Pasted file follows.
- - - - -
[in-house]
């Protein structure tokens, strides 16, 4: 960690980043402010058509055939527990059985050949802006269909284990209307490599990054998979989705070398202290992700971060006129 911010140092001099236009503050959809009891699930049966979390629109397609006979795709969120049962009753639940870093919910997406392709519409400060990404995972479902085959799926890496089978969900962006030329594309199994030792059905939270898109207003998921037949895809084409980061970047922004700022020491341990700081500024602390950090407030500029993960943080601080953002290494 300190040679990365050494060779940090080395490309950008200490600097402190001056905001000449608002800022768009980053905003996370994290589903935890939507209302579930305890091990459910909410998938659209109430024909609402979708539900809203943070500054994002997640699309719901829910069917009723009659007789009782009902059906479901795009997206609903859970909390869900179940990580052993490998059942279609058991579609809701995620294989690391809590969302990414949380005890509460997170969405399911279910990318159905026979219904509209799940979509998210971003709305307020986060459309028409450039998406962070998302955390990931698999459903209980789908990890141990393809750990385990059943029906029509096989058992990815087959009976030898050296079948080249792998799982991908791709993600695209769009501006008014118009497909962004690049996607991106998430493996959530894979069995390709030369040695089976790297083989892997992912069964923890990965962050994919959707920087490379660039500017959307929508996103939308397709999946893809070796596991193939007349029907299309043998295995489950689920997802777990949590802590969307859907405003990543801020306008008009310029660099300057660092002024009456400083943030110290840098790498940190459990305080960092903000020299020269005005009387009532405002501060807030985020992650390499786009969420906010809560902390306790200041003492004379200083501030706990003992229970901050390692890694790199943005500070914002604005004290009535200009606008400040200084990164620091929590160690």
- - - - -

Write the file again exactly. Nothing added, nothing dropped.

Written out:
[in-house]
């Protein structure tokens, strides 16, 4: 960690980043402010058509055939527990059985050949802006269909284990209307490599990054998979989705070398202290992700971060006129 911010140092001099236009503050959809009891699930049966979390629109397609006979795709969120049962009753639940870093919910997406392709519409400060990404995972479902085959799926890496089978969900962006030329594309199994030792059905939270898109207003998921037949895809084409980061970047922004700022020491341990700081500024602390950090407030500029993960943080601080953002290494 300190040679990365050494060779940090080395490309950008200490600097402190001056905001000449608002800022768009980053905003996370994290589903935890939507209302579930305890091990459910909410998938659209109430024909609402979708539900809203943070500054994002997640699309719901829910069917009723009659007789009782009902059906479901795009997206609903859970909390869900179940990580052993490998059942279609058991579609809701995620294989690391809590969302990414949380005890509460997170969405399911279910990318159905026979219904509209799940979509998210971003709305307020986060459309028409450039998406962070998302955390990931698999459903209980789908990890141990393809750990385990059943029906029509096989058992990815087959009976030898050296079948080249792998799982991908791709993600695209769009501006008014118009497909962004690049996607991106998430493996959530894979069995390709030369040695089976790297083989892997992912069964923890990965962050994919959707920087490379660039500017959307929508996103939308397709999946893809070796596991193939007349029907299309043998295995489950689920997802777990949590802590969307859907405003990543801020306008008009310029660099300057660092002024009456400083943030110290840098790498940190459990305080960092903000020299020269005005009387009532405002501060807030985020992650390499786009969420906010809560902390306790200041003492004379200083501030706990003992229970901050390692890694790199943005500070914002604005004290009535200009606008400040200084990164620091929590160690």